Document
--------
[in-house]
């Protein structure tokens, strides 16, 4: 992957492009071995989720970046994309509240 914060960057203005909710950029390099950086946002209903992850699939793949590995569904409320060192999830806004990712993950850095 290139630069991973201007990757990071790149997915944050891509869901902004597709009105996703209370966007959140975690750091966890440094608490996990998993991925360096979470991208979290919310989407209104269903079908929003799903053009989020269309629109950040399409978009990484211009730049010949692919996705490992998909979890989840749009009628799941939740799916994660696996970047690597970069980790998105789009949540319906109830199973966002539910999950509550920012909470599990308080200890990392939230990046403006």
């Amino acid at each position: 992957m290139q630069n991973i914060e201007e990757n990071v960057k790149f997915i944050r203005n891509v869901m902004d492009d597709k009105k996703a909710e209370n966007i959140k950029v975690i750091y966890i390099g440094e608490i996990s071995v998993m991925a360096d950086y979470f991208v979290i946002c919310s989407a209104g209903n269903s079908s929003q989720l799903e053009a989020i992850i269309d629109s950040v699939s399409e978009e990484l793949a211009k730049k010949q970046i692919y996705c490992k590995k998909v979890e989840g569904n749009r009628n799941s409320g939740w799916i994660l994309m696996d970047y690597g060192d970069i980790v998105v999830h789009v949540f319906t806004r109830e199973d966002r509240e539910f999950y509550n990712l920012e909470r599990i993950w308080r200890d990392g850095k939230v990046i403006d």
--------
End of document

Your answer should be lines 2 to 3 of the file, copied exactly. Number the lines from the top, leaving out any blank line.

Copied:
């Protein structure tokens, strides 16, 4: 992957492009071995989720970046994309509240 914060960057203005909710950029390099950086946002209903992850699939793949590995569904409320060192999830806004990712993950850095 290139630069991973201007990757990071790149997915944050891509869901902004597709009105996703209370966007959140975690750091966890440094608490996990998993991925360096979470991208979290919310989407209104269903079908929003799903053009989020269309629109950040399409978009990484211009730049010949692919996705490992998909979890989840749009009628799941939740799916994660696996970047690597970069980790998105789009949540319906109830199973966002539910999950509550920012909470599990308080200890990392939230990046403006």
């Amino acid at each position: 992957m290139q630069n991973i914060e201007e990757n990071v960057k790149f997915i944050r203005n891509v869901m902004d492009d597709k009105k996703a909710e209370n966007i959140k950029v975690i750091y966890i390099g440094e608490i996990s071995v998993m991925a360096d950086y979470f991208v979290i946002c919310s989407a209104g209903n269903s079908s929003q989720l799903e053009a989020i992850i269309d629109s950040v699939s399409e978009e990484l793949a211009k730049k010949q970046i692919y996705c490992k590995k998909v979890e989840g569904n749009r009628n799941s409320g939740w799916i994660l994309m696996d970047y690597g060192d970069i980790v998105v999830h789009v949540f319906t806004r109830e199973d966002r509240e539910f999950y509550n990712l920012e909470r599990i993950w308080r200890d990392g850095k939230v990046i403006d």